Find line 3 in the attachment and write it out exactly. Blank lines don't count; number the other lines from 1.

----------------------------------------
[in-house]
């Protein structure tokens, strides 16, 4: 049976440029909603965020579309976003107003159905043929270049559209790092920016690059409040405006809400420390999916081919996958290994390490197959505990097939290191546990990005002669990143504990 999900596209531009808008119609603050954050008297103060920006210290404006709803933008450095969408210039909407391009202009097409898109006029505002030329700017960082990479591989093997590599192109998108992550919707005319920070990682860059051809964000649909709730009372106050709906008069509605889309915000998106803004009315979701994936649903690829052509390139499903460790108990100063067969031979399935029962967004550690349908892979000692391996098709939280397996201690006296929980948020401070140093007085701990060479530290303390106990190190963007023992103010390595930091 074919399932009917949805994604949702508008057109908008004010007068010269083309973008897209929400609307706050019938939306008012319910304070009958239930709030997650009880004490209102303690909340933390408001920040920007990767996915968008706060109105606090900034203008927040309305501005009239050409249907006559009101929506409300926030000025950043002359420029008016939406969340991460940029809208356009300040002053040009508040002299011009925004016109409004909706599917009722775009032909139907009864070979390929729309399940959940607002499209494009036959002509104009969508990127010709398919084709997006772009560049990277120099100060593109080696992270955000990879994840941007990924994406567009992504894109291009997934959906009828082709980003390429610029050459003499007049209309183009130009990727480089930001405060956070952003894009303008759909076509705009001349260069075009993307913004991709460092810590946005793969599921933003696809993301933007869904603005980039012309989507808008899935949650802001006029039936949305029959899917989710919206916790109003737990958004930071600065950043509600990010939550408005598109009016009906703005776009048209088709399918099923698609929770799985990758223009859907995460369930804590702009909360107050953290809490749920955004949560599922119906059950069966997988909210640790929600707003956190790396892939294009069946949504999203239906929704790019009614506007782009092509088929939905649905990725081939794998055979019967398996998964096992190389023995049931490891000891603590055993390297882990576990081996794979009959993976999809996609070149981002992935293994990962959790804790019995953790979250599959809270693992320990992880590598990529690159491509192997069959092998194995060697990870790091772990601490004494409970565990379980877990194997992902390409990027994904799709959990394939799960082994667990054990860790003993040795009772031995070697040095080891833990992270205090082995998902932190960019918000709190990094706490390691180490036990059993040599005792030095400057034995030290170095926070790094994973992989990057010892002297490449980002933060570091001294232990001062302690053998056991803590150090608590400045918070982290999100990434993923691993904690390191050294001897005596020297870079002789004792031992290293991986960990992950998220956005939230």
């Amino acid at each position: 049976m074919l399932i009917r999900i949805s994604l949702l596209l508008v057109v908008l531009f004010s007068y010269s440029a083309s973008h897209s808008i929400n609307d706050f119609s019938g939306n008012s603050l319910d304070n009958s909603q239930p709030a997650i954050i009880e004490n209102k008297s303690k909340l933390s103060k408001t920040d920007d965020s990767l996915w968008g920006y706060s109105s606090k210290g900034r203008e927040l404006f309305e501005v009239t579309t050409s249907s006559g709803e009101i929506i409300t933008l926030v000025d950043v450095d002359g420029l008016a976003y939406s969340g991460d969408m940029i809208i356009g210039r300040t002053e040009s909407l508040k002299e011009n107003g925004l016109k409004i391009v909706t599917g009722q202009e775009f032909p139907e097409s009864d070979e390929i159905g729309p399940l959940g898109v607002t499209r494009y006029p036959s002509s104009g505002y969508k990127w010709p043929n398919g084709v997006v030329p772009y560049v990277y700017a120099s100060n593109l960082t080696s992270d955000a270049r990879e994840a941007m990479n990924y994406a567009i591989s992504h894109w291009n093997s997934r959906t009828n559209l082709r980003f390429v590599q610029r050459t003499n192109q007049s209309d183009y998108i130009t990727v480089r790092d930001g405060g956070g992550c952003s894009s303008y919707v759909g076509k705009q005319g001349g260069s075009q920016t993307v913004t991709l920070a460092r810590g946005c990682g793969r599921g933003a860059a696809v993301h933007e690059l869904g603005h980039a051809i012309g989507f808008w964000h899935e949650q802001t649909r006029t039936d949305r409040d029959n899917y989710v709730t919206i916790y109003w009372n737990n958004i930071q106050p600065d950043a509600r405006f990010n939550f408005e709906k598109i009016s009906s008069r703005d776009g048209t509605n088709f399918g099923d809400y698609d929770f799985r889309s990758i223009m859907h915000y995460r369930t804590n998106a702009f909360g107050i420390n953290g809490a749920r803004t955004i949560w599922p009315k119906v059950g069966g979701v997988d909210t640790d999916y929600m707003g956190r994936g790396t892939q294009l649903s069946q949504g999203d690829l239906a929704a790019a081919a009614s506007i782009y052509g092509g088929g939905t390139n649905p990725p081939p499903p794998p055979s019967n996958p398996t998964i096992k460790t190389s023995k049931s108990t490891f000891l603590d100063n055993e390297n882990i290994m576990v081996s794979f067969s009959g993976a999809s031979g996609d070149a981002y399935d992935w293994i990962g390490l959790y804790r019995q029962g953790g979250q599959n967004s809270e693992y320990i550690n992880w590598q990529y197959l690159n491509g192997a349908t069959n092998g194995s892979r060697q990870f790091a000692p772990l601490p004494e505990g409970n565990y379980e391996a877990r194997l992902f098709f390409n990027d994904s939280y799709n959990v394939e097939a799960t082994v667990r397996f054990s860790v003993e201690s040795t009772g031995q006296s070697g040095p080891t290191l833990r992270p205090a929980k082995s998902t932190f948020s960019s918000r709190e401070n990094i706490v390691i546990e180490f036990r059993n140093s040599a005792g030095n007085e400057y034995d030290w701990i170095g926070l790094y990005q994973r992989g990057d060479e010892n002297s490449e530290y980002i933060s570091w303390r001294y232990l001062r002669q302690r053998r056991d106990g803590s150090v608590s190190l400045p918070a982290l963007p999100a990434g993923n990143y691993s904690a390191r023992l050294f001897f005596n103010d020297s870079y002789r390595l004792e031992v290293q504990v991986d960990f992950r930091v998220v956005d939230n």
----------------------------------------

């Amino acid at each position: 049976m074919l399932i009917r999900i949805s994604l949702l596209l508008v057109v908008l531009f004010s007068y010269s440029a083309s973008h897209s808008i929400n609307d706050f119609s019938g939306n008012s603050l319910d304070n009958s909603q239930p709030a997650i954050i009880e004490n209102k008297s303690k909340l933390s103060k408001t920040d920007d965020s990767l996915w968008g920006y706060s109105s606090k210290g900034r203008e927040l404006f309305e501005v009239t579309t050409s249907s006559g709803e009101i929506i409300t933008l926030v000025d950043v450095d002359g420029l008016a976003y939406s969340g991460d969408m940029i809208i356009g210039r300040t002053e040009s909407l508040k002299e011009n107003g925004l016109k409004i391009v909706t599917g009722q202009e775009f032909p139907e097409s009864d070979e390929i159905g729309p399940l959940g898109v607002t499209r494009y006029p036959s002509s104009g505002y969508k990127w010709p043929n398919g084709v997006v030329p772009y560049v990277y700017a120099s100060n593109l960082t080696s992270d955000a270049r990879e994840a941007m990479n990924y994406a567009i591989s992504h894109w291009n093997s997934r959906t009828n559209l082709r980003f390429v590599q610029r050459t003499n192109q007049s209309d183009y998108i130009t990727v480089r790092d930001g405060g956070g992550c952003s894009s303008y919707v759909g076509k705009q005319g001349g260069s075009q920016t993307v913004t991709l920070a460092r810590g946005c990682g793969r599921g933003a860059a696809v993301h933007e690059l869904g603005h980039a051809i012309g989507f808008w964000h899935e949650q802001t649909r006029t039936d949305r409040d029959n899917y989710v709730t919206i916790y109003w009372n737990n958004i930071q106050p600065d950043a509600r405006f990010n939550f408005e709906k598109i009016s009906s008069r703005d776009g048209t509605n088709f399918g099923d809400y698609d929770f799985r889309s990758i223009m859907h915000y995460r369930t804590n998106a702009f909360g107050i420390n953290g809490a749920r803004t955004i949560w599922p009315k119906v059950g069966g979701v997988d909210t640790d999916y929600m707003g956190r994936g790396t892939q294009l649903s069946q949504g999203d690829l239906a929704a790019a081919a009614s506007i782009y052509g092509g088929g939905t390139n649905p990725p081939p499903p794998p055979s019967n996958p398996t998964i096992k460790t190389s023995k049931s108990t490891f000891l603590d100063n055993e390297n882990i290994m576990v081996s794979f067969s009959g993976a999809s031979g996609d070149a981002y399935d992935w293994i990962g390490l959790y804790r019995q029962g953790g979250q599959n967004s809270e693992y320990i550690n992880w590598q990529y197959l690159n491509g192997a349908t069959n092998g194995s892979r060697q990870f790091a000692p772990l601490p004494e505990g409970n565990y379980e391996a877990r194997l992902f098709f390409n990027d994904s939280y799709n959990v394939e097939a799960t082994v667990r397996f054990s860790v003993e201690s040795t009772g031995q006296s070697g040095p080891t290191l833990r992270p205090a929980k082995s998902t932190f948020s960019s918000r709190e401070n990094i706490v390691i546990e180490f036990r059993n140093s040599a005792g030095n007085e400057y034995d030290w701990i170095g926070l790094y990005q994973r992989g990057d060479e010892n002297s490449e530290y980002i933060s570091w303390r001294y232990l001062r002669q302690r053998r056991d106990g803590s150090v608590s190190l400045p918070a982290l963007p999100a990434g993923n990143y691993s904690a390191r023992l050294f001897f005596n103010d020297s870079y002789r390595l004792e031992v290293q504990v991986d960990f992950r930091v998220v956005d939230n």